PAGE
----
The Homelessness Reduction Act has imposed fresh burdens that need government funding, the District Councils’ Network (DCN) has said.
It said the extra demand created would be unsustainable in the longer term without extra money.
The act took effect in April and requires councils to assess and assist everyone who is homeless or threatened with homelessness, not just those most in need. The lead-in time to get that help was extended from 28 to 56 days.
DCN said a survey showed more than half of districts had seen an increase in requests for help since April.
Only 21% felt the £73m allocated by the government to help implement the act was sufficient (57% said it was not, while 22% did not know), while 69% of respondents said they had recorded an increase in visible signs of homelessness.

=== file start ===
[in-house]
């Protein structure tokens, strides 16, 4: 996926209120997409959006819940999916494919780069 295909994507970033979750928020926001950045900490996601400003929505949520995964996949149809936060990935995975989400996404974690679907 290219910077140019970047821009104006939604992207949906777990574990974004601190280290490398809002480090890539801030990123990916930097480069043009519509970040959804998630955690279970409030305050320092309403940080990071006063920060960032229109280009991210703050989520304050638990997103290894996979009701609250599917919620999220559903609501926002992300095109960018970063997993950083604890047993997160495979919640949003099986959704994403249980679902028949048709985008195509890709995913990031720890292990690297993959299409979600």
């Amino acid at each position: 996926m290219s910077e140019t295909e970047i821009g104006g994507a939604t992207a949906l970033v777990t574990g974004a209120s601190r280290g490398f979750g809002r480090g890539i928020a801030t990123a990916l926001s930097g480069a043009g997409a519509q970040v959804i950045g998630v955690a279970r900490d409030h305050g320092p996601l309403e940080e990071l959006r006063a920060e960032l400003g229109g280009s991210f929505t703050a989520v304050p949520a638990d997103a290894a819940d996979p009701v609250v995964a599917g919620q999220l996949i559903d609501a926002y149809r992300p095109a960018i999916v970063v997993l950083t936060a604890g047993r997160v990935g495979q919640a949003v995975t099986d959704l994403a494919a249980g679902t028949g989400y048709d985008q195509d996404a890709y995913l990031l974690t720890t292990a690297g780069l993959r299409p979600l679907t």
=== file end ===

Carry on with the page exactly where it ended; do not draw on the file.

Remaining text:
In addition to unspecified extra funding, DCN called for greater financial flexibilities for councils that do not own housing to borrow to build homes.
It also said universal credit should be reviewed as this had removed direct rent payments to private landlords, who had reacted by demanding greater reassurance that claimants’ tenancies would be successful.
DCN chair John Fuller (Con) said: “The ongoing costs for new duties far outweigh the initial funding which isn’t enough on its own to address the lack of housing supply or the affordability issues affecting people in need, and can’t be sustained in the long-term.
“Providing additional, sustainable funding beyond 2019-20 through the funding formula will allow districts to continue to support homeless people or those at risk of becoming homeless over a longer time period.”
Cllr Fuller said the thresholds for accessing support services were now so high they had become “predominantly crisis-focused” and so did not deal with lower level issues that lead to homelessness.